Searching for a Corporate Saviour 6/10
Creating the Candidate Pool: The Social Matching Process
The “acceptability” of a candidate is more important to Boards than the candidate’s skills necessary for the position. This leads to a very narrow candidate pool with people indistinguishable from each other and the previous CEO.
Identifying the candidates
While the candidates come from exec search firms and Board’s connections, the ones being paid attention to are already Board members elsewhere.
The key criteria (after extensive sifting of the candidate pool) are: the current position of the candidate, the performance of the candidate’s current firm and the stature of that firm.
If a promising candidate is from a slightly underperforming firm (that had nothing to do with his/her performance, they will be ignored, as only stars need apply.
At the same time, the selection process is social matching: the candidates are difficult to select due to information asymmetry and are often indistinguishable from each other. Selection is being made on the best observable features of a candidate, but this creates a very narrow pool.
Position matching: already a CEO or President [Chair]
Many search committees feel that the candidate needs to have a previous experience leading a large corporation – this supposedly reduces uncertainty. And also some other Board has already made a decision to hire this person.
I.e. the fact that a person is already a CEO is a reliable signal for their fitness for purpose. And of course, such candidate ticks some or all of the “traits” boxes, the degree of responsibility for a mistake is lower.
The differences between CEOs (other than styles and personalities) are not as big, and they look substantially the same.
A lot of candidates are “corporate survivors”, not leaders.
Socialization in the executive suite and self-selection en route produces very similar candidates. All of the people on top are corporate survivors. But their ability to navigate complex politics is not valued by Boards looking for “leaders”.
While instinctively logical, the narrow selection criteria are nothing but a bias.
Performance sorting: coming from a high-performing company
In most external CEO searches candidates are categorized according to the performance of their current firms. Firm performance is an observable (and hence – believable) metric.
One can’t run an A/B test on CEO-less companies and see how they perform.
Statistical techniques for comparing like companies are not convincing.
It’s hard to accept that the firm’s success is linked to its brilliant CEO and not external factors / luck / market timing, as thinking otherwise would force the Directors to rethink their own career trajectories, which hurts as the answer is obvious. And it’s not that corporate meritocracy works.
And again, if the business media and analysts believe in the link between the firm’s performance and the star CEO – it’s easier to just accept this as a fact and move on.
As a result, CEOs – mediocre beneficiaries of “good times” - are ranked higher than capable CEOs of companies in unfavourable circumstances. [MK: it’s a very typical situation everywhere on the corporate ladder when the success of a person is defined not by their performance, but by the projects they were part of.]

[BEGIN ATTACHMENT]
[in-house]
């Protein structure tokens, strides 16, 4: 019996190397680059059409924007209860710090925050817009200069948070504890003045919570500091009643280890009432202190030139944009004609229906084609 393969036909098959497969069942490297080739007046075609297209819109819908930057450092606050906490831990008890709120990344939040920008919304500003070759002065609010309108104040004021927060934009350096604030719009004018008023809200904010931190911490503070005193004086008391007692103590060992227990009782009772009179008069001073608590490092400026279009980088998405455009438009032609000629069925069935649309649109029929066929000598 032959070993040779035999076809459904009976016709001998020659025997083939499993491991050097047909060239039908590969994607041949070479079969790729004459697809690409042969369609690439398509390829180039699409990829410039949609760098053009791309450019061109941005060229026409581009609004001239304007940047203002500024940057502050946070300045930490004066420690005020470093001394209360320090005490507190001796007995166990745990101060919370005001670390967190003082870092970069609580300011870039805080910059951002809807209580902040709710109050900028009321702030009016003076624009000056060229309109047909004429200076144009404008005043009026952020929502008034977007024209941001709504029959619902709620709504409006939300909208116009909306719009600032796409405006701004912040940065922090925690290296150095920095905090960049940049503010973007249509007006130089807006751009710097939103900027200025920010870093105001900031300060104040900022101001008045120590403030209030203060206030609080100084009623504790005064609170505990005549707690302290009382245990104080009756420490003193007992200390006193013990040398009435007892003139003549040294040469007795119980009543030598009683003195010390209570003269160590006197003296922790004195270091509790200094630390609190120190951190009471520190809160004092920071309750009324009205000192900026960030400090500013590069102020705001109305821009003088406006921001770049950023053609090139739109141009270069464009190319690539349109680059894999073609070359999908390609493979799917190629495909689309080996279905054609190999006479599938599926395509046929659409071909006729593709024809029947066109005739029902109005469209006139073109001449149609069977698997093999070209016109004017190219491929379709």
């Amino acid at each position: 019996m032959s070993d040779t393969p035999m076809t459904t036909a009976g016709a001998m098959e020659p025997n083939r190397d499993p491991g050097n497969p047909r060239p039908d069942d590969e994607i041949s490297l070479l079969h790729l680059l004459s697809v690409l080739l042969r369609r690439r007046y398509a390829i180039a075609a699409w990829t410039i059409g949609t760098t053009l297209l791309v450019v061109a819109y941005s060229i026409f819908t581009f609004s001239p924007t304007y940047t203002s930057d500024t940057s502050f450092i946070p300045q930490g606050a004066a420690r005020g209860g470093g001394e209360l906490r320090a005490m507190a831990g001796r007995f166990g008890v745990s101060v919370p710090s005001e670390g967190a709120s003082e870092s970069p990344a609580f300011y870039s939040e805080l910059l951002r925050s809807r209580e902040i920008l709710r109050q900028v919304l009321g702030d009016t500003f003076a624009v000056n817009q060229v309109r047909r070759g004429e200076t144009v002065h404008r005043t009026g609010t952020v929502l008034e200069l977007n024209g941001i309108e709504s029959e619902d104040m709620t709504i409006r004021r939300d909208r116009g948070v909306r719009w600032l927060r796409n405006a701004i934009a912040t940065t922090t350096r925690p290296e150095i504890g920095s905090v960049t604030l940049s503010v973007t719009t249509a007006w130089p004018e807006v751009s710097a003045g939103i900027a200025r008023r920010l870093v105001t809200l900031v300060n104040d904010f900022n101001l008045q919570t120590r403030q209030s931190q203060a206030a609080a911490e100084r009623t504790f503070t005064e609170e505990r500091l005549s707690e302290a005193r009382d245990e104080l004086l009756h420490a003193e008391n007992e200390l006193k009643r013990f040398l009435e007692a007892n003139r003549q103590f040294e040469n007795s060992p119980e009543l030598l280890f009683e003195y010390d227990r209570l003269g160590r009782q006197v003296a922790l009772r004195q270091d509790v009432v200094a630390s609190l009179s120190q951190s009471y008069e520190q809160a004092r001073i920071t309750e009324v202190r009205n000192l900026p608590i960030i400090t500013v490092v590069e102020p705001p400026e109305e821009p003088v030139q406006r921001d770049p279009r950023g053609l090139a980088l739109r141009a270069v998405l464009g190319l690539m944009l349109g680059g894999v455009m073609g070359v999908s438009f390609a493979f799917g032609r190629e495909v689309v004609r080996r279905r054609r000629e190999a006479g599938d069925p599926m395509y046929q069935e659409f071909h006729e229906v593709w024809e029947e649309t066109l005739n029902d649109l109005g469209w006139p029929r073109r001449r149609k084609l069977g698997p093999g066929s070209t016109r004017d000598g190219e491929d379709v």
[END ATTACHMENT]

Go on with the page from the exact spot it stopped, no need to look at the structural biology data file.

Status matching: coming from a firm or similar or higher repute
Hiring firms always compare the status of the firm the CEO candidate comes from to their own. The assumption is that the CEO owns the status of his/her firm, hence hiring them would borrow the social status of the more reputable company. This may account to up to 80% external hires.
The thirst for status is explained by the status games in the broader community: in the conditions of uncertainty [COVID?] firms exploit their affiliations with other economic actors to signal their quality / worth and high survival probability. Hence, hiring an outsider from a higher profile firm may lead to the increased perceived confidence of its prospects.
Also, a star CEO can supposedly elevate the firm to a higher circle of companies (Forbes XXX, Fortune YYY, etc).
Status differences are obvious to Directors and serve as an explanation to the outside world as to why a particular CEO was chosen from a shallow pool of seemingly indistinguishable candidates.
Directors instinctively tend to lower their guards in questioning high-status celebrity CEOs regardless of possible inconsistencies in their stories.
Directors’ Connections as a Source of Information
Since the info about external candidates is not easily obtainable (or until it’s too late), Directors use their network (including other Directors in interlocking directorates).
The larger the network and the more info that can be obtained about a particular candidate – the higher the chance of appointing an external candidate.
This becomes a self-fulfilling prophecy: trying to create a larger candidate pool fails precisely about new blood doesn’t have too big of a dossier made about them by the Director community; hence making the pool ever shallower.
By reinforcing the old principles, the Directors keep rebuilding the old and homogenous organizational structures.